The Keynesian idea of stimulus has no empirical basis, but the only active tool the government has in a time of economic downturn is its ability to borrow and spend. Surprise, surprise: during the Great Depression, governments fell all over themselves to embrace Keynes’s idea of borrowing and spending to “stimulate” the economy. They did so not because it was proven to work (then or since) but because it justified the one action that would make the government larger and more powerful and the political class larger and more powerful as well.
The Fed is now doing the same thing with inflation “Quantitative Easing”. There is no particular reason to believe that inflating the money supply will produce more real economic activity, indeed the history of the 20th century proves exactly the opposite. However, it is all the Fed can do right now so it is going to grab a convenient theory to justify inflating the currency.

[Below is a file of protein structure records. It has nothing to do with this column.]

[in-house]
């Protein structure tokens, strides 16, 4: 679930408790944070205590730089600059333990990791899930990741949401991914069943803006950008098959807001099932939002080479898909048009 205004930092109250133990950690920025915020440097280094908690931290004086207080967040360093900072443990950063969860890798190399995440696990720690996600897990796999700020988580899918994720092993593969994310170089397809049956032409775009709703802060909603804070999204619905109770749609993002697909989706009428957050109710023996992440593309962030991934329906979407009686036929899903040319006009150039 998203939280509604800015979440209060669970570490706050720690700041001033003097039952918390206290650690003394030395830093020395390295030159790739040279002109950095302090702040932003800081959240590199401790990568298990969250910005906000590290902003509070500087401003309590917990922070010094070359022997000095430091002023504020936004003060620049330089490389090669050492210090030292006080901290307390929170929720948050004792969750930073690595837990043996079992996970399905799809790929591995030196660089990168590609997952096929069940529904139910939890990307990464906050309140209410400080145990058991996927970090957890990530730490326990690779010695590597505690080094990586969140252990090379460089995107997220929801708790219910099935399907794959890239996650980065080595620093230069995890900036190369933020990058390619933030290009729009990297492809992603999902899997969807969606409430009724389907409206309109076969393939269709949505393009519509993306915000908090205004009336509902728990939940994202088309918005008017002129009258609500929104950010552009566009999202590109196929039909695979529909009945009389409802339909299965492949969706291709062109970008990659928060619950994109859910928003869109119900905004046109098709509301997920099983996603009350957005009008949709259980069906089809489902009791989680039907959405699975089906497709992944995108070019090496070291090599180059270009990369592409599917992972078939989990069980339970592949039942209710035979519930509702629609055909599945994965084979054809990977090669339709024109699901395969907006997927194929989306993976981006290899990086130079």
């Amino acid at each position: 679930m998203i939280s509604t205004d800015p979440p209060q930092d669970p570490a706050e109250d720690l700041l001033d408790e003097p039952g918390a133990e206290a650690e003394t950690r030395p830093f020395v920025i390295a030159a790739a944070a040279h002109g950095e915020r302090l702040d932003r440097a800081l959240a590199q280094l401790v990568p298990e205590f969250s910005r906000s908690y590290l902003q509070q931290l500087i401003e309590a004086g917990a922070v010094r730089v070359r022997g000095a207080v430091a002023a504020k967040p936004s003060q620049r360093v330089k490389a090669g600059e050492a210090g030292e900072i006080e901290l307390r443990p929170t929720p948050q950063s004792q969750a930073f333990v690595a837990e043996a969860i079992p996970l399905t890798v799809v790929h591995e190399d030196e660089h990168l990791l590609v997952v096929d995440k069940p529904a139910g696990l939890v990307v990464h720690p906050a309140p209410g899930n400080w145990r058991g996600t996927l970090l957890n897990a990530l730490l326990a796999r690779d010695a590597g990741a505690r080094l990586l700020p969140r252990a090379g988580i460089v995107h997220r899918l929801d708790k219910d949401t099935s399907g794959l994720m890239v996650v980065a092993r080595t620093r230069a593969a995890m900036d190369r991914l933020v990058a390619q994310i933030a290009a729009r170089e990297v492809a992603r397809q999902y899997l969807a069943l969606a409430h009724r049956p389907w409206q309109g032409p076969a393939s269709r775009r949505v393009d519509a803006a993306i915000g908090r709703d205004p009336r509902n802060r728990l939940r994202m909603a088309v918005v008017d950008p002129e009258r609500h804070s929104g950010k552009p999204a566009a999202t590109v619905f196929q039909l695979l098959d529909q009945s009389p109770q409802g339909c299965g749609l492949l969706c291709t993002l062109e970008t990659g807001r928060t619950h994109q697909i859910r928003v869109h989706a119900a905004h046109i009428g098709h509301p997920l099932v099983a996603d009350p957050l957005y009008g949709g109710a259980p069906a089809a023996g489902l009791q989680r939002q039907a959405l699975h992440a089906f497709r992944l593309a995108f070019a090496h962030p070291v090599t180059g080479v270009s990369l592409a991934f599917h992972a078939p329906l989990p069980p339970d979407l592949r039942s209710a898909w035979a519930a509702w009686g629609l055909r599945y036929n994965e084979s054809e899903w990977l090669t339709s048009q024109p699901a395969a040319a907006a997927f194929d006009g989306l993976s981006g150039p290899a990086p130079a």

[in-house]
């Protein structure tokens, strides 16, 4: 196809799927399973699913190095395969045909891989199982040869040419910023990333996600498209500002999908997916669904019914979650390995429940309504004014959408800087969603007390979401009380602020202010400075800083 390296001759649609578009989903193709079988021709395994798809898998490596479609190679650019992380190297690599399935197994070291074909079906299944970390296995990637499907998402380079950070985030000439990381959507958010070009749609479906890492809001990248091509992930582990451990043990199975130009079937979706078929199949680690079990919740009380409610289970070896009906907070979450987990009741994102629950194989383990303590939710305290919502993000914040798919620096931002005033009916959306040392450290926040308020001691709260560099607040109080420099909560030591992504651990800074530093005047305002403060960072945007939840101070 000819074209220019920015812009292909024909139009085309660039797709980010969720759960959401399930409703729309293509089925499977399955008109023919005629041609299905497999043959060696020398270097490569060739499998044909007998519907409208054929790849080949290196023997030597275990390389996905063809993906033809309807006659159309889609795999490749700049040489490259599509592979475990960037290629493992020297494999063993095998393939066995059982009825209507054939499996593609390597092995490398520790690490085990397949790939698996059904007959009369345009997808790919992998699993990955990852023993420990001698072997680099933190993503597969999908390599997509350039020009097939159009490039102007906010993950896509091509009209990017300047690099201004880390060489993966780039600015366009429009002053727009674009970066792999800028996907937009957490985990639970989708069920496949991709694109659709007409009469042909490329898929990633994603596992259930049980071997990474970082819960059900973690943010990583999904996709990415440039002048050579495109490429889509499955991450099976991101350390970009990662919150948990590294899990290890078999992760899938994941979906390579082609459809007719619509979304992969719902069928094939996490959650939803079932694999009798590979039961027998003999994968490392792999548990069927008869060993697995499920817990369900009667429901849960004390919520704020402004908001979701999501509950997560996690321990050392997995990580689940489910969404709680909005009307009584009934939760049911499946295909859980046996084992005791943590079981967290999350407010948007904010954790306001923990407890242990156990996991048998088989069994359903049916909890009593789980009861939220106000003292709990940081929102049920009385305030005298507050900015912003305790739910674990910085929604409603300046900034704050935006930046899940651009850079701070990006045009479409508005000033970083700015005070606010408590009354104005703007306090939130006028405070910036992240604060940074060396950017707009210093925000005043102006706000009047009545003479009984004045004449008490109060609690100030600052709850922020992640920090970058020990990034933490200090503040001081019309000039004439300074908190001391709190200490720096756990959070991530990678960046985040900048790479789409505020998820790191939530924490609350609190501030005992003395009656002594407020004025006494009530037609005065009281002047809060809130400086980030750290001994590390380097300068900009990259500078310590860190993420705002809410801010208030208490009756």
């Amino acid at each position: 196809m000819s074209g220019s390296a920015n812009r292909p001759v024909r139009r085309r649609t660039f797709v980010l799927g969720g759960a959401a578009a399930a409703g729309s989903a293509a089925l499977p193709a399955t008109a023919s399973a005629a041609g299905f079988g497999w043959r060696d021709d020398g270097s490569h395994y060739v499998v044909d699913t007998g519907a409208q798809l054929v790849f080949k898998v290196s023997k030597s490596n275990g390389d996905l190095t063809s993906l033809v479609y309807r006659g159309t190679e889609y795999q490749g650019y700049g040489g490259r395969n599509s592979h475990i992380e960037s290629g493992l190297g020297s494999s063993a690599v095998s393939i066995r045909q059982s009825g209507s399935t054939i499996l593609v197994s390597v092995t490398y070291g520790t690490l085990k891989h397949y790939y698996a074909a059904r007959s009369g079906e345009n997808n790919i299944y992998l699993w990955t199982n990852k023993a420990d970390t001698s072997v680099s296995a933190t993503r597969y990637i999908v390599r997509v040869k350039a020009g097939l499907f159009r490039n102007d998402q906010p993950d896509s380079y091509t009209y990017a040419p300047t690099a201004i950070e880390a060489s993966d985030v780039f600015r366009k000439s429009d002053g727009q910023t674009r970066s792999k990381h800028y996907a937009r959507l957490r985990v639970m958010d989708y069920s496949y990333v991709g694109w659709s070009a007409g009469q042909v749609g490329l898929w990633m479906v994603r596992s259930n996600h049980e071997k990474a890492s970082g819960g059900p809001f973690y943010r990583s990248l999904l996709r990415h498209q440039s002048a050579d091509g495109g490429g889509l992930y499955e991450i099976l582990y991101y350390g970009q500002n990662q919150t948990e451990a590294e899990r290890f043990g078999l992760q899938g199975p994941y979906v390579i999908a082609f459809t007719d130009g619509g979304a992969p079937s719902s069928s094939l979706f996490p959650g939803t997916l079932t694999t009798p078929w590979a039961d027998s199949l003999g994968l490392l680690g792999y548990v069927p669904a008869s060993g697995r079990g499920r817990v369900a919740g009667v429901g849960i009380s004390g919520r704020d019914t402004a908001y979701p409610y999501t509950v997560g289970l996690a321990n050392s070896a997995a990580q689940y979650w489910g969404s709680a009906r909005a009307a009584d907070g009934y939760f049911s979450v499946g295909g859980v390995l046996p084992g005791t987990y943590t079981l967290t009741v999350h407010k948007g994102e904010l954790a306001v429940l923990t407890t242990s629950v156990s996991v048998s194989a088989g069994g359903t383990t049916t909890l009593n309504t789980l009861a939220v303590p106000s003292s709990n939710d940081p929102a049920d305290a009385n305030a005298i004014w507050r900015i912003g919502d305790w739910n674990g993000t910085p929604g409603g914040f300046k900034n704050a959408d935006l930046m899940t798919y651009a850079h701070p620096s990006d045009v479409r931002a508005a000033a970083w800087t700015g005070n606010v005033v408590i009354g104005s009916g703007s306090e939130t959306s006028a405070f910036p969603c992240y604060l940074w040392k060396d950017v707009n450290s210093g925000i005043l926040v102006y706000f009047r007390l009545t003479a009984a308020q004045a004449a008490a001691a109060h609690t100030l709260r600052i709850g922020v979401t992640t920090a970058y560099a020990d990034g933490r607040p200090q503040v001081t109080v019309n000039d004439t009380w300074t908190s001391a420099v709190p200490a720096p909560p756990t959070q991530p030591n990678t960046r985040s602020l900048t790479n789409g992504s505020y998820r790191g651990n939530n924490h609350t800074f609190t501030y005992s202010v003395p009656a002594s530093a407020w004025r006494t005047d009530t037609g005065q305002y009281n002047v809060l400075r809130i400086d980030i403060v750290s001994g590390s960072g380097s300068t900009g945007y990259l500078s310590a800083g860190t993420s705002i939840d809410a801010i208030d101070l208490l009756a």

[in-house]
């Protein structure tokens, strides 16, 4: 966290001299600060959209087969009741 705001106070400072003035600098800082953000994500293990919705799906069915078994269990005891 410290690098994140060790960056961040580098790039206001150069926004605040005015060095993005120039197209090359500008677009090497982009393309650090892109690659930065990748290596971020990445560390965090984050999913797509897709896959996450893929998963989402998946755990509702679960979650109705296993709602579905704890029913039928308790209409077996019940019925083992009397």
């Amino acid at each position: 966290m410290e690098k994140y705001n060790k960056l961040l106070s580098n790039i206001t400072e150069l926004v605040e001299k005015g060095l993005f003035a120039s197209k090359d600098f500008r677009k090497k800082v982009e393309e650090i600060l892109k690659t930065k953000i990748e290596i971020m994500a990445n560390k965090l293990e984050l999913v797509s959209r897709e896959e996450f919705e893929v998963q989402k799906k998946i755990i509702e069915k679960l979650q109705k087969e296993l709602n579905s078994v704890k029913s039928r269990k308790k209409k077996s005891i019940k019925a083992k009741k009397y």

The nail is growth-driven employment. Tully's Corollary applies because their first tool didn't work despite enthusiastic application, so they've moved on to another tool. First they tried using the drill press of borrow-and-spend, now it's the blowtorch of quantitative easing.
One hopes they find that hammer soon, but in the meantime they've screwed up both the nail and the receiving surface with the drill press and the blowtorch.